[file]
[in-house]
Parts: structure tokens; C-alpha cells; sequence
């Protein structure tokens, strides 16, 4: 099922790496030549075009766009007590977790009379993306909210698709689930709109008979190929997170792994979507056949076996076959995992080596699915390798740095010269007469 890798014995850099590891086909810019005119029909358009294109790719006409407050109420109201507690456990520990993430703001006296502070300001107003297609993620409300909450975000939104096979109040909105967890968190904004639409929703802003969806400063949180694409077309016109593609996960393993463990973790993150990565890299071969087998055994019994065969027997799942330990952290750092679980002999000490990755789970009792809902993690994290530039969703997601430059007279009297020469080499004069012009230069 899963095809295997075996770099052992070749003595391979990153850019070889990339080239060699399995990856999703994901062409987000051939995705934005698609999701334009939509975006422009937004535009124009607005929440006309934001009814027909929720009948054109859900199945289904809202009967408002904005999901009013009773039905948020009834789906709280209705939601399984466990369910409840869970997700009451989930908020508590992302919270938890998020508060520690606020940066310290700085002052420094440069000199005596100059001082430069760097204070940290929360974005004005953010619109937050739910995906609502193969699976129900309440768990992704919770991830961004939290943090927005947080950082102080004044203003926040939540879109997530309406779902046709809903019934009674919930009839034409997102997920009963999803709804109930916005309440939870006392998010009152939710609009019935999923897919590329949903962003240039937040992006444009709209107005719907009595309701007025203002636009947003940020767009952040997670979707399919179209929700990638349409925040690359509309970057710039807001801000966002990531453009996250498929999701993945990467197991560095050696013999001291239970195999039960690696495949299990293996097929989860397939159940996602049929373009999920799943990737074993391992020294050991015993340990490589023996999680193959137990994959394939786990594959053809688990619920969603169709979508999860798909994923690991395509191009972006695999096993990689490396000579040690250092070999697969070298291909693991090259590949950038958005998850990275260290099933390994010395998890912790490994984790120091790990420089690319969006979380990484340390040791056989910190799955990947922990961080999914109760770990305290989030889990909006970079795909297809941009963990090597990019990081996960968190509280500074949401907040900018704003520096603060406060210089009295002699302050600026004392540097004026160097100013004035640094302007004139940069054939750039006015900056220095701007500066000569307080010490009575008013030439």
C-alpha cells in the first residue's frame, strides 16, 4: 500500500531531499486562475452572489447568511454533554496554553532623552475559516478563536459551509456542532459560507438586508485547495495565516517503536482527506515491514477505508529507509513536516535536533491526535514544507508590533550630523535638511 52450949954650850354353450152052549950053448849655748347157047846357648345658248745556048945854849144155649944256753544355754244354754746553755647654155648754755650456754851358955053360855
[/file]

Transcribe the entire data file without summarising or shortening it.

[in-house]
Parts: structure tokens; C-alpha cells; sequence
């Protein structure tokens, strides 16, 4: 099922790496030549075009766009007590977790009379993306909210698709689930709109008979190929997170792994979507056949076996076959995992080596699915390798740095010269007469 890798014995850099590891086909810019005119029909358009294109790719006409407050109420109201507690456990520990993430703001006296502070300001107003297609993620409300909450975000939104096979109040909105967890968190904004639409929703802003969806400063949180694409077309016109593609996960393993463990973790993150990565890299071969087998055994019994065969027997799942330990952290750092679980002999000490990755789970009792809902993690994290530039969703997601430059007279009297020469080499004069012009230069 899963095809295997075996770099052992070749003595391979990153850019070889990339080239060699399995990856999703994901062409987000051939995705934005698609999701334009939509975006422009937004535009124009607005929440006309934001009814027909929720009948054109859900199945289904809202009967408002904005999901009013009773039905948020009834789906709280209705939601399984466990369910409840869970997700009451989930908020508590992302919270938890998020508060520690606020940066310290700085002052420094440069000199005596100059001082430069760097204070940290929360974005004005953010619109937050739910995906609502193969699976129900309440768990992704919770991830961004939290943090927005947080950082102080004044203003926040939540879109997530309406779902046709809903019934009674919930009839034409997102997920009963999803709804109930916005309440939870006392998010009152939710609009019935999923897919590329949903962003240039937040992006444009709209107005719907009595309701007025203002636009947003940020767009952040997670979707399919179209929700990638349409925040690359509309970057710039807001801000966002990531453009996250498929999701993945990467197991560095050696013999001291239970195999039960690696495949299990293996097929989860397939159940996602049929373009999920799943990737074993391992020294050991015993340990490589023996999680193959137990994959394939786990594959053809688990619920969603169709979508999860798909994923690991395509191009972006695999096993990689490396000579040690250092070999697969070298291909693991090259590949950038958005998850990275260290099933390994010395998890912790490994984790120091790990420089690319969006979380990484340390040791056989910190799955990947922990961080999914109760770990305290989030889990909006970079795909297809941009963990090597990019990081996960968190509280500074949401907040900018704003520096603060406060210089009295002699302050600026004392540097004026160097100013004035640094302007004139940069054939750039006015900056220095701007500066000569307080010490009575008013030439």
C-alpha cells in the first residue's frame, strides 16, 4: 500500500531531499486562475452572489447568511454533554496554553532623552475559516478563536459551509456542532459560507438586508485547495495565516517503536482527506515491514477505508529507509513536516535536533491526535514544507508590533550630523535638511 52450949954650850354353450152052549950053448849655748347157047846357648345658248745556048945854849144155649944256753544355754244354754746553755647654155648754755650456754851358955053360855